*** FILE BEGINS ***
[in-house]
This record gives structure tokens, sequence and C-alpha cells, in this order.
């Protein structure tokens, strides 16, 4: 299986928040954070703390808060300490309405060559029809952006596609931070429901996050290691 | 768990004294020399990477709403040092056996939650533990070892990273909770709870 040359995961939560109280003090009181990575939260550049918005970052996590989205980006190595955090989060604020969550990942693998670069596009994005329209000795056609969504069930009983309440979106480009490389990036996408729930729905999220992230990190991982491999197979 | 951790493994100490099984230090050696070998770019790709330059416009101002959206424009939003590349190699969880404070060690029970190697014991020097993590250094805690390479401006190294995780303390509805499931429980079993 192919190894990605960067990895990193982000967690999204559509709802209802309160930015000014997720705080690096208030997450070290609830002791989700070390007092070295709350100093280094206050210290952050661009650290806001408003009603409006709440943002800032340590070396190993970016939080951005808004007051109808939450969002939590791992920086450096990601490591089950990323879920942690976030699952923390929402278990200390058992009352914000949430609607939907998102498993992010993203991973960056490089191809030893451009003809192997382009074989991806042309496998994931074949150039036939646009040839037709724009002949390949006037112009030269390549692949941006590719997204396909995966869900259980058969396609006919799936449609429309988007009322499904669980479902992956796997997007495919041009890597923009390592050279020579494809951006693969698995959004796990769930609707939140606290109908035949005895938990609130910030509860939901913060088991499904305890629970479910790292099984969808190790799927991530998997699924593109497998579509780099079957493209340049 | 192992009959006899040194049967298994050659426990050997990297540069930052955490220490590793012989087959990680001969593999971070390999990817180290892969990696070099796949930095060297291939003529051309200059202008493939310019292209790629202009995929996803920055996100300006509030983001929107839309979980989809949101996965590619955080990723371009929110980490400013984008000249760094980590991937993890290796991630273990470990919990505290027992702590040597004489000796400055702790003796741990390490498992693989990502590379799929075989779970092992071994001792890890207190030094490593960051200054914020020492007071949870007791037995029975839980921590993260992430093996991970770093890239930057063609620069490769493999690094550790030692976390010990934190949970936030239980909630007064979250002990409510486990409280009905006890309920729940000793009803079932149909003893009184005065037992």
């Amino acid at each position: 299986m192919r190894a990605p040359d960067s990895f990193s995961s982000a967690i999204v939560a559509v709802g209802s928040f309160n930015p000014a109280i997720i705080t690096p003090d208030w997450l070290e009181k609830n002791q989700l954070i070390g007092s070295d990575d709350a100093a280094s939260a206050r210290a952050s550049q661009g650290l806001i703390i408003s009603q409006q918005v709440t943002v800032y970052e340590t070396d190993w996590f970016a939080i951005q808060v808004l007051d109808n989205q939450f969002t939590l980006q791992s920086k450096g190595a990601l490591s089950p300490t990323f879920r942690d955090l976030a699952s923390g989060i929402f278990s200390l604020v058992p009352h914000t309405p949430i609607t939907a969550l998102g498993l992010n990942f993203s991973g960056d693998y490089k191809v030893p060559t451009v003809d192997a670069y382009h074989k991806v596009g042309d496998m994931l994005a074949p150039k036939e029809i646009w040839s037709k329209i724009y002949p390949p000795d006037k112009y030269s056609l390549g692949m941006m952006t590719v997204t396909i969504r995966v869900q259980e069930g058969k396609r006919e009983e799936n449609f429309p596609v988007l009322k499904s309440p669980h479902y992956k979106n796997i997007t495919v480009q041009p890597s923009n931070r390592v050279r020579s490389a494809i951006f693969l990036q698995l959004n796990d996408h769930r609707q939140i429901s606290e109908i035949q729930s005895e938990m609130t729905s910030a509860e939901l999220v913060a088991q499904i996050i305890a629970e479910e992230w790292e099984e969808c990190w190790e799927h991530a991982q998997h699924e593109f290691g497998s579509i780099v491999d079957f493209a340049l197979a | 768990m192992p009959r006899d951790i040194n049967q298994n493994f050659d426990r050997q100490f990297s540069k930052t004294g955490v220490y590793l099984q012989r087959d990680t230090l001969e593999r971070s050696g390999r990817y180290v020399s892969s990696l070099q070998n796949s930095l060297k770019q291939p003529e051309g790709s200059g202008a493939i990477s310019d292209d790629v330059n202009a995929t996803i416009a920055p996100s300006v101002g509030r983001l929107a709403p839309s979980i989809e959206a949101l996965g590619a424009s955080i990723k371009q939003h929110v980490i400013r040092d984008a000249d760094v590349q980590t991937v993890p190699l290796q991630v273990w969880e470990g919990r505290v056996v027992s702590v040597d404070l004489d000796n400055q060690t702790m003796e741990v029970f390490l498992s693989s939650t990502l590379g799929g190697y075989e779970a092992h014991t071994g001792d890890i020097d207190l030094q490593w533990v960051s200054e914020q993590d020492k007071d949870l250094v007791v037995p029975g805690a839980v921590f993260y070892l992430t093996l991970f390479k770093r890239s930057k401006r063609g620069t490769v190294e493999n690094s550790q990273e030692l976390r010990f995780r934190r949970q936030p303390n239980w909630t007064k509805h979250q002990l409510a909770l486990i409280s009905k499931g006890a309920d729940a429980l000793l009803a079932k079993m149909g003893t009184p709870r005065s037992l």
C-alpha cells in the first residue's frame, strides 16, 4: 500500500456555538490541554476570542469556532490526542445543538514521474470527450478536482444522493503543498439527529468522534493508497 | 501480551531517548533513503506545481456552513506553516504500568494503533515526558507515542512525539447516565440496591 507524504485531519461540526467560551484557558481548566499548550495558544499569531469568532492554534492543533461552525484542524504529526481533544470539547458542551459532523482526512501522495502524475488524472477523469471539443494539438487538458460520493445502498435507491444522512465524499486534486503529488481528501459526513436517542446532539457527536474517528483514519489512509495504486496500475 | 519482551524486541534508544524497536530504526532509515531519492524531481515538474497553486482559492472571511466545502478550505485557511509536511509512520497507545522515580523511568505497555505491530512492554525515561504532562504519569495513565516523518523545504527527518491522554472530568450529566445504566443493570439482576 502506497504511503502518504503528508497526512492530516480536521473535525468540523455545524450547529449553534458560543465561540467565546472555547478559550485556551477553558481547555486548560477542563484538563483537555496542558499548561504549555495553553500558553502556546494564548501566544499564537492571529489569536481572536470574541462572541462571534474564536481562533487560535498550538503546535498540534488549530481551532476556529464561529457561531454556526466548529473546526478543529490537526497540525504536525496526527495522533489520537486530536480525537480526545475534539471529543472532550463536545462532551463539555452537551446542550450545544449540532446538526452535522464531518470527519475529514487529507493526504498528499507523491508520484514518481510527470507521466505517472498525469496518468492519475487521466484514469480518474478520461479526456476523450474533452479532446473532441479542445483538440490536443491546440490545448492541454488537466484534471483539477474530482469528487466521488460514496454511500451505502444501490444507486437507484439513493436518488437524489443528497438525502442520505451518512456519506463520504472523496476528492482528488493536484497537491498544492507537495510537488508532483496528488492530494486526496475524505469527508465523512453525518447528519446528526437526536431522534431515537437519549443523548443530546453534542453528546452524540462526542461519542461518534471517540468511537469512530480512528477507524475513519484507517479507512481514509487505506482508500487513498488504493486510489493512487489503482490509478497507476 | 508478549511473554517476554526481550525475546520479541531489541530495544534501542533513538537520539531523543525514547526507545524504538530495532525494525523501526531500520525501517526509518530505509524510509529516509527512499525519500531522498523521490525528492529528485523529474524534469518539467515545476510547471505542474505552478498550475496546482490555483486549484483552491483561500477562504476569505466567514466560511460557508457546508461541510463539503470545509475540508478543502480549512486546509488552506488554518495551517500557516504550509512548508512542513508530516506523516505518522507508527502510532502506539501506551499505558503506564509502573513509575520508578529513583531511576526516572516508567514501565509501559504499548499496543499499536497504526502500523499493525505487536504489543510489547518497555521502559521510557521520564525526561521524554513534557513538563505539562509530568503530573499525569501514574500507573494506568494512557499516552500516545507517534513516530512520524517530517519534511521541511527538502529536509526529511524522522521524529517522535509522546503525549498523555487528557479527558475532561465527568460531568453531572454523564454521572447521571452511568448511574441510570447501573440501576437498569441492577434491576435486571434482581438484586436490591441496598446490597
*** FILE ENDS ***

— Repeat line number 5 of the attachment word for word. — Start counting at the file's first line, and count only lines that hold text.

C-alpha cells in the first residue's frame, strides 16, 4: 500500500456555538490541554476570542469556532490526542445543538514521474470527450478536482444522493503543498439527529468522534493508497 | 501480551531517548533513503506545481456552513506553516504500568494503533515526558507515542512525539447516565440496591 507524504485531519461540526467560551484557558481548566499548550495558544499569531469568532492554534492543533461552525484542524504529526481533544470539547458542551459532523482526512501522495502524475488524472477523469471539443494539438487538458460520493445502498435507491444522512465524499486534486503529488481528501459526513436517542446532539457527536474517528483514519489512509495504486496500475 | 519482551524486541534508544524497536530504526532509515531519492524531481515538474497553486482559492472571511466545502478550505485557511509536511509512520497507545522515580523511568505497555505491530512492554525515561504532562504519569495513565516523518523545504527527518491522554472530568450529566445504566443493570439482576 502506497504511503502518504503528508497526512492530516480536521473535525468540523455545524450547529449553534458560543465561540467565546472555547478559550485556551477553558481547555486548560477542563484538563483537555496542558499548561504549555495553553500558553502556546494564548501566544499564537492571529489569536481572536470574541462572541462571534474564536481562533487560535498550538503546535498540534488549530481551532476556529464561529457561531454556526466548529473546526478543529490537526497540525504536525496526527495522533489520537486530536480525537480526545475534539471529543472532550463536545462532551463539555452537551446542550450545544449540532446538526452535522464531518470527519475529514487529507493526504498528499507523491508520484514518481510527470507521466505517472498525469496518468492519475487521466484514469480518474478520461479526456476523450474533452479532446473532441479542445483538440490536443491546440490545448492541454488537466484534471483539477474530482469528487466521488460514496454511500451505502444501490444507486437507484439513493436518488437524489443528497438525502442520505451518512456519506463520504472523496476528492482528488493536484497537491498544492507537495510537488508532483496528488492530494486526496475524505469527508465523512453525518447528519446528526437526536431522534431515537437519549443523548443530546453534542453528546452524540462526542461519542461518534471517540468511537469512530480512528477507524475513519484507517479507512481514509487505506482508500487513498488504493486510489493512487489503482490509478497507476 | 508478549511473554517476554526481550525475546520479541531489541530495544534501542533513538537520539531523543525514547526507545524504538530495532525494525523501526531500520525501517526509518530505509524510509529516509527512499525519500531522498523521490525528492529528485523529474524534469518539467515545476510547471505542474505552478498550475496546482490555483486549484483552491483561500477562504476569505466567514466560511460557508457546508461541510463539503470545509475540508478543502480549512486546509488552506488554518495551517500557516504550509512548508512542513508530516506523516505518522507508527502510532502506539501506551499505558503506564509502573513509575520508578529513583531511576526516572516508567514501565509501559504499548499496543499499536497504526502500523499493525505487536504489543510489547518497555521502559521510557521520564525526561521524554513534557513538563505539562509530568503530573499525569501514574500507573494506568494512557499516552500516545507517534513516530512520524517530517519534511521541511527538502529536509526529511524522522521524529517522535509522546503525549498523555487528557479527558475532561465527568460531568453531572454523564454521572447521571452511568448511574441510570447501573440501576437498569441492577434491576435486571434482581438484586436490591441496598446490597